It has been suggested that hillslope topography can produce hydrologic refugia, sites where ecosystem productivity is relatively insensitive to climate variation. However, the ecological impacts and spatial distribution of these sites are poorly resolved across gradients in climate. We quantified the response of ecosystem net primary productivity to changes in the annual climatic water balance for 30 years using pixel-specific linear regression (30-m resolution) across the western United States. The standardized slopes of these models represent ecosystem climate sensitivity and provide a means to identify drought-resistant ecosystems. Productive and resistant ecosystems were most frequent in convergent hillslope positions, especially in semiarid climates. Ecosystems in divergent positions were moderately resistant to climate variability, but less productive relative to convergent positions. This topographic effect was significantly dampened in hygric and xeric climates. In aggregate, spatial patterns of ecosystem sensitivity can be implemented for regional planning to maximize conservation in landscapes more resistant to perturbations.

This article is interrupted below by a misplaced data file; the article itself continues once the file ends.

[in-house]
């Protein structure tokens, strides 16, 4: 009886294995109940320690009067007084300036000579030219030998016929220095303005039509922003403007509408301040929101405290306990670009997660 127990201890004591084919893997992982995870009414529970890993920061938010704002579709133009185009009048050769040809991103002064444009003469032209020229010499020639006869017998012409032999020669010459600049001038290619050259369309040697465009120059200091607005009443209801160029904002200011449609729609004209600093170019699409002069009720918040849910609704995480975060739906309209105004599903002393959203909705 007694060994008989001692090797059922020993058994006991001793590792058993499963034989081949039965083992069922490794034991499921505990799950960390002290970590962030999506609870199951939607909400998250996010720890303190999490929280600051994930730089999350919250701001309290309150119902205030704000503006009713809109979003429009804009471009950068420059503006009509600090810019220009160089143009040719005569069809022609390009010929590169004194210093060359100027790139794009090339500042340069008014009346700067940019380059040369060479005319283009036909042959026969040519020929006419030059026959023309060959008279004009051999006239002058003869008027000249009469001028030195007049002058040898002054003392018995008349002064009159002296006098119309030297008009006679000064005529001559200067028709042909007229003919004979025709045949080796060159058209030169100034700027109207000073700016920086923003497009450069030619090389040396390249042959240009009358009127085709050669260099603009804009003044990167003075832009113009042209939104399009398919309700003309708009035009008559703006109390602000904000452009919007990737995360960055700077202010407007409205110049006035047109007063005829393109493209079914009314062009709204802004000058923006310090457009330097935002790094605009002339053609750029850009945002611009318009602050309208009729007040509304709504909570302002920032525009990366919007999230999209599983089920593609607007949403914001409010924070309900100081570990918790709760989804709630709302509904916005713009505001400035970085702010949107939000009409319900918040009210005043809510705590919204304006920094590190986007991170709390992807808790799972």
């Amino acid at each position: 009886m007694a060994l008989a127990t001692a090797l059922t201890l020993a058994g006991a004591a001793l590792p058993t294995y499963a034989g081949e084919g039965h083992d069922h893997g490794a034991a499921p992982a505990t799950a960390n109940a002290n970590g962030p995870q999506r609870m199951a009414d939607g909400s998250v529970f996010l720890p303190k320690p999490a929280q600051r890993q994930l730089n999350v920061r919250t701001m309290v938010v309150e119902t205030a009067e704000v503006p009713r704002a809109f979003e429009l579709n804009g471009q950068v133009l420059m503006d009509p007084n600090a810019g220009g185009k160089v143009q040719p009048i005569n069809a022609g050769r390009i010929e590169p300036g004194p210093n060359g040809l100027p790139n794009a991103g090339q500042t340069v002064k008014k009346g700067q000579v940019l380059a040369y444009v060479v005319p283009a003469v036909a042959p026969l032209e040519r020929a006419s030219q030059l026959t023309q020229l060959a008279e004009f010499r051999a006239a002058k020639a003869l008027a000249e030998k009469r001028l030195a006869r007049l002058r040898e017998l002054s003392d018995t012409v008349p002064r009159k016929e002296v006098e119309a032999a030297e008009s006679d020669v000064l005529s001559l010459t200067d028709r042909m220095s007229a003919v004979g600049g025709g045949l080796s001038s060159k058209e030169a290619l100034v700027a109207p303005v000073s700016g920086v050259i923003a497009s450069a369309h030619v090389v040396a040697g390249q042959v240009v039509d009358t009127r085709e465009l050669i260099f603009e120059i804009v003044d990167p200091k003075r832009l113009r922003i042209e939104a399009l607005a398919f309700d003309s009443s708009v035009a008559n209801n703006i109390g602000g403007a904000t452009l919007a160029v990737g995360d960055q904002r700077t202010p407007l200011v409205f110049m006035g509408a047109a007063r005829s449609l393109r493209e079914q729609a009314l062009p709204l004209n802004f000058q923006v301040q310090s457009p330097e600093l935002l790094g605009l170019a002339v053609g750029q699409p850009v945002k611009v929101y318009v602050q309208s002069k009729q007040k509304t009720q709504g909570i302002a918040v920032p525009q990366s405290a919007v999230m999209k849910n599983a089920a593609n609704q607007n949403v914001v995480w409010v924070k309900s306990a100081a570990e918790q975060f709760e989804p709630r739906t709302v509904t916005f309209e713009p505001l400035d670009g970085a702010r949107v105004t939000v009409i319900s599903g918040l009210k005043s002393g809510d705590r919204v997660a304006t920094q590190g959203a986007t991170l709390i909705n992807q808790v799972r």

- ecosystem sensitivity
- net primary productivity